Interestingly, seventeen dogs with both parents L2 clear were found. It is not known if they were tested because their owners were being ultra-cautious or if they simply did not understand the genetics, but because these dogs were inevitably clear of L2 they were omitted from the study as their inclusion would distort the findings.


Although there is no way of knowing the colours of all the dogs reported, it would seem that significant numbers were blues on account of their names. While the blue issue is extremely emotive, it may be that the need for health testing is being increasingly recognised in these circles.


From the analysis of the last two year’s results, it is clear we must keep promoting L2 testing to all breeders. It would seem that testing is possibly becoming more routine outside of the show world to ensure affected dogs are not produced. However if some are achieving this by only using clear sires, even although this may achieve some reduction in the carrier rate in the long run, they perhaps ought to rethink, This policy may be penny-wise and pound-foolish. The money spent to have their bitches tested will reduce the need for future testing quicker as the numbers of their hereditarily clear dogs and bitches increases. It is evident the percentage of carriers in the general Stafford population has probably remained more of less the same since testing commenced, although this is no surprise. The situation needs to be monitored and repeating this analysis in about five years would be beneficial to assess any change.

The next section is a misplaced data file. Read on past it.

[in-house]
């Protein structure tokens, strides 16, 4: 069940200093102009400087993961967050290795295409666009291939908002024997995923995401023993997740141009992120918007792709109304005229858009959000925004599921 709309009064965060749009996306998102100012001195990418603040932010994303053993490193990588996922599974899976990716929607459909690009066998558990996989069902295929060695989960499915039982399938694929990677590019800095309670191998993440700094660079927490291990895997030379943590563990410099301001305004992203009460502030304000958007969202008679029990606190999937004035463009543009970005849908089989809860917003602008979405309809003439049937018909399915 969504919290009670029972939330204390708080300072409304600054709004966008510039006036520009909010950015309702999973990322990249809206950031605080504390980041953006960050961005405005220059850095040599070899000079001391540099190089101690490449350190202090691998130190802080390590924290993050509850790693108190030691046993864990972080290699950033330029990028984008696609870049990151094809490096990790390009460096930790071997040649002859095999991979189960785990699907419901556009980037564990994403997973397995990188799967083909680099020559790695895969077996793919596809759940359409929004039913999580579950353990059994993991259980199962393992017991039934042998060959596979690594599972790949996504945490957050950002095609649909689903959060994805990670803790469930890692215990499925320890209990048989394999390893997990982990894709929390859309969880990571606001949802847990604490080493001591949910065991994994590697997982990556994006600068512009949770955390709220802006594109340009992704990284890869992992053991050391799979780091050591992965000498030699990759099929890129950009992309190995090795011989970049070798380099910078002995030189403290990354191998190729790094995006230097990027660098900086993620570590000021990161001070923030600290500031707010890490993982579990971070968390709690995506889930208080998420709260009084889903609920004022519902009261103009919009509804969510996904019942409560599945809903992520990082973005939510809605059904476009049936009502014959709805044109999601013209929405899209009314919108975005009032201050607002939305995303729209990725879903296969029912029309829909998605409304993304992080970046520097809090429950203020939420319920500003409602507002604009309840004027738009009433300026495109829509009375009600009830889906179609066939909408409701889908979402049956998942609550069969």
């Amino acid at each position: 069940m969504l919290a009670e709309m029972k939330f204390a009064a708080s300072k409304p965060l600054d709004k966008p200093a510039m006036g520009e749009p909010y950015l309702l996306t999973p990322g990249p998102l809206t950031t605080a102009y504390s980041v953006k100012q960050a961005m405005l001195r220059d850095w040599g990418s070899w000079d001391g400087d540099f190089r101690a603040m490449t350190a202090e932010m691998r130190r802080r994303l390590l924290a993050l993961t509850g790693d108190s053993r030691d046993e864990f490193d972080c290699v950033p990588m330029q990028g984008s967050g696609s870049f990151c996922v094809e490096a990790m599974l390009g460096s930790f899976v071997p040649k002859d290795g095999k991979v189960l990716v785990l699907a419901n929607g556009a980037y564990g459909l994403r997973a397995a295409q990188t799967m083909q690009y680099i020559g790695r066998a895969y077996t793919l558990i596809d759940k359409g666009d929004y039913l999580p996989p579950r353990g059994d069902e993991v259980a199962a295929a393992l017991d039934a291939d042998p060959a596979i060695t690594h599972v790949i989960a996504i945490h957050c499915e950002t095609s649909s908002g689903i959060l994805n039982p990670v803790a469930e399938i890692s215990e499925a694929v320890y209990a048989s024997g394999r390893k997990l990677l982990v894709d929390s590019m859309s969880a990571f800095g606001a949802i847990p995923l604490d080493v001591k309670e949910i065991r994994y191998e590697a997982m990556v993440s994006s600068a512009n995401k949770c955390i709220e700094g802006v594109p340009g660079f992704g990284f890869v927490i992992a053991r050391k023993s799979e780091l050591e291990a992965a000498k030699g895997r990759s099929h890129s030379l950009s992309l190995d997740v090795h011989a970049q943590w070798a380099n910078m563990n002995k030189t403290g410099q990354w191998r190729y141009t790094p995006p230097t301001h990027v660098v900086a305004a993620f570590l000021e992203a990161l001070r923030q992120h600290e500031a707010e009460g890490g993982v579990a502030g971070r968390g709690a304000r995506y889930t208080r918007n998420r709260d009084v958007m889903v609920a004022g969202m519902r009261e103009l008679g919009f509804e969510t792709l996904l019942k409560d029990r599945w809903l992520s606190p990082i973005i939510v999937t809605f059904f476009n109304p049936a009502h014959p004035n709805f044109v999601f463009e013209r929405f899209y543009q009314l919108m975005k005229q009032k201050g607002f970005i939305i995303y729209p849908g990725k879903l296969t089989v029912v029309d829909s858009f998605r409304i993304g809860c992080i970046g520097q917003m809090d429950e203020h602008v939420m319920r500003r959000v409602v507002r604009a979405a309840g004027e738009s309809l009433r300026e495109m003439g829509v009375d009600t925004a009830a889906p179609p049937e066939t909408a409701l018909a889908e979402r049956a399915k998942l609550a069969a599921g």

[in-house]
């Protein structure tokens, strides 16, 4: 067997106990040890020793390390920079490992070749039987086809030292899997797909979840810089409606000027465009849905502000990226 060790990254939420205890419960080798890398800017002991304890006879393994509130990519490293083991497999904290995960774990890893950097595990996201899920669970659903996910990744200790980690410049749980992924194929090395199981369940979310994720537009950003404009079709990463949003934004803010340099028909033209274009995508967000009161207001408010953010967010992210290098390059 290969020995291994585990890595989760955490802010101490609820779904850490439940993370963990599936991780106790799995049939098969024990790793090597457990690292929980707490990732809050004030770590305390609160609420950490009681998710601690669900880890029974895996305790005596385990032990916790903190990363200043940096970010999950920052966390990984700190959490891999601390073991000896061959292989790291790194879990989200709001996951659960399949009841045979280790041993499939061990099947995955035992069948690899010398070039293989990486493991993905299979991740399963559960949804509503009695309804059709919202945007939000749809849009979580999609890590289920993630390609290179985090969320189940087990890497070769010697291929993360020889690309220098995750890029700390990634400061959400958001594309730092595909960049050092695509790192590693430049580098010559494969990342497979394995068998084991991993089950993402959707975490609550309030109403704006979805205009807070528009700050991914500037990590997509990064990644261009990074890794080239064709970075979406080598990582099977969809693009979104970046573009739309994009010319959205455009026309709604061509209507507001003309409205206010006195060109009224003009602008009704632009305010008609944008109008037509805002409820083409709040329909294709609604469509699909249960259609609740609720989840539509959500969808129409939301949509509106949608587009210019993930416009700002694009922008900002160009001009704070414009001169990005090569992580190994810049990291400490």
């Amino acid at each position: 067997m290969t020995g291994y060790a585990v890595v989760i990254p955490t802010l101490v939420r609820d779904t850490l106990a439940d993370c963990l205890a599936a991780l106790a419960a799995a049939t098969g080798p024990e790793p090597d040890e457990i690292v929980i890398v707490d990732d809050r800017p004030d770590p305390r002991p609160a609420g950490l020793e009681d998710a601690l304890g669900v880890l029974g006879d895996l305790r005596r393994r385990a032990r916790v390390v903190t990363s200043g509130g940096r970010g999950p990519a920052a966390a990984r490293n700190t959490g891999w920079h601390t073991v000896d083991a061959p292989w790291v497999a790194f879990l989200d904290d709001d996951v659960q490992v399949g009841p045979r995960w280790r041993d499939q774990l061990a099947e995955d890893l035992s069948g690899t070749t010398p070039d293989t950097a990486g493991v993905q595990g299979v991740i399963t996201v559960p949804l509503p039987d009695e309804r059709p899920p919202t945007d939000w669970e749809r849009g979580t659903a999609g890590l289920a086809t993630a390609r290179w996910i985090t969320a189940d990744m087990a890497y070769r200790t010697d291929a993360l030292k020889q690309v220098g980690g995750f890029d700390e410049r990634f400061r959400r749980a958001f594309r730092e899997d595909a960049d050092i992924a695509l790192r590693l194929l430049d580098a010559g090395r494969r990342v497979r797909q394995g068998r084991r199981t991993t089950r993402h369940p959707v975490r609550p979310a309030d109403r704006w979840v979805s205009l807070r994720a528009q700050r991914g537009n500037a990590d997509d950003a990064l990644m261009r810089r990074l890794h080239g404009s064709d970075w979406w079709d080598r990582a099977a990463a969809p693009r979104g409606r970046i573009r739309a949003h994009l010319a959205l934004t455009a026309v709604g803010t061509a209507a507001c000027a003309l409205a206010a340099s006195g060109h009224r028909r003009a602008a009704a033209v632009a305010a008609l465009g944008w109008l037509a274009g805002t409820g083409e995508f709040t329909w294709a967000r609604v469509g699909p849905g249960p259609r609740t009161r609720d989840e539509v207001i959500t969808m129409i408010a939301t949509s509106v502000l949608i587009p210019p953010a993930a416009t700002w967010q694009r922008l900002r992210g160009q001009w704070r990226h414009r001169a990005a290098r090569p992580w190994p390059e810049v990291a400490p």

Health Bulletin No11, July 2012


Death Survey (Preliminary Report)


Details of 578 dogs that had died from 1995 onwards were received. The information requested was Kennel Club registered or not, age when dying, cause of death, whether neutered or not, and whether put to sleep or died naturally.


The 578 dogs, of which 530 (92%) KC registered and 48 (8%) unregistered, comprised 226 (39%) dogs and 352 (61%) bitches; 52 (23%) of the dogs and been castrated and 257 (73%) of the bitches spayed at some stage, either for reproductive or medical reasons, and 441(76%) had been euthanized. The ages at death ranged from less than one year (10 months) to 18 years, the mean (average) age was 11.9 years and the median (middle of the whole age range of all in the study) was 12.5 years. The figure below gives the numbers dying by age. It shows a steep rise in dogs dying from nine years old onward with the onset of the aging process. A total of 137 (24%) dogs died prematurely which was considered to be less than ten years old although the death rate did increase a year earlier as noted. On the other hand 353 (61%) lived to twelve years or more.